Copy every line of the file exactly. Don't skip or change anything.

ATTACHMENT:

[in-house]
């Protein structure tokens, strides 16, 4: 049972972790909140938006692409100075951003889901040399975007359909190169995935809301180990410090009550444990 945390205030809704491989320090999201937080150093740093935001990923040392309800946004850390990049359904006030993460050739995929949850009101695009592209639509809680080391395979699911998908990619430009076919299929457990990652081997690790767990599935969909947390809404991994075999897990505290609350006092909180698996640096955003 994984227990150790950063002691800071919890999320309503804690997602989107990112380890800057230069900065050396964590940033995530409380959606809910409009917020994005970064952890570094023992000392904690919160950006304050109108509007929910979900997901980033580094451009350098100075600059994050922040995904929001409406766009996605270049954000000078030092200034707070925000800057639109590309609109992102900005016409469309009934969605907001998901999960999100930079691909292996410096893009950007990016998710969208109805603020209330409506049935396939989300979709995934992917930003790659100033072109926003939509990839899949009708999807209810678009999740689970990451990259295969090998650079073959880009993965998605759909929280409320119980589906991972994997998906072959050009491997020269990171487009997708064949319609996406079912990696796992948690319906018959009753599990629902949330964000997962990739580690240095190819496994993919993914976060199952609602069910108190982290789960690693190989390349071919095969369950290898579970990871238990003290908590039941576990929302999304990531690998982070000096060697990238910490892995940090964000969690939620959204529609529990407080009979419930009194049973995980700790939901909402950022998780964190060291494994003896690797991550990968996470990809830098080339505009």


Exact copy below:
[in-house]
């Protein structure tokens, strides 16, 4: 049972972790909140938006692409100075951003889901040399975007359909190169995935809301180990410090009550444990 945390205030809704491989320090999201937080150093740093935001990923040392309800946004850390990049359904006030993460050739995929949850009101695009592209639509809680080391395979699911998908990619430009076919299929457990990652081997690790767990599935969909947390809404991994075999897990505290609350006092909180698996640096955003 994984227990150790950063002691800071919890999320309503804690997602989107990112380890800057230069900065050396964590940033995530409380959606809910409009917020994005970064952890570094023992000392904690919160950006304050109108509007929910979900997901980033580094451009350098100075600059994050922040995904929001409406766009996605270049954000000078030092200034707070925000800057639109590309609109992102900005016409469309009934969605907001998901999960999100930079691909292996410096893009950007990016998710969208109805603020209330409506049935396939989300979709995934992917930003790659100033072109926003939509990839899949009708999807209810678009999740689970990451990259295969090998650079073959880009993965998605759909929280409320119980589906991972994997998906072959050009491997020269990171487009997708064949319609996406079912990696796992948690319906018959009753599990629902949330964000997962990739580690240095190819496994993919993914976060199952609602069910108190982290789960690693190989390349071919095969369950290898579970990871238990003290908590039941576990929302999304990531690998982070000096060697990238910490892995940090964000969690939620959204529609529990407080009979419930009194049973995980700790939901909402950022998780964190060291494994003896690797991550990968996470990809830098080339505009």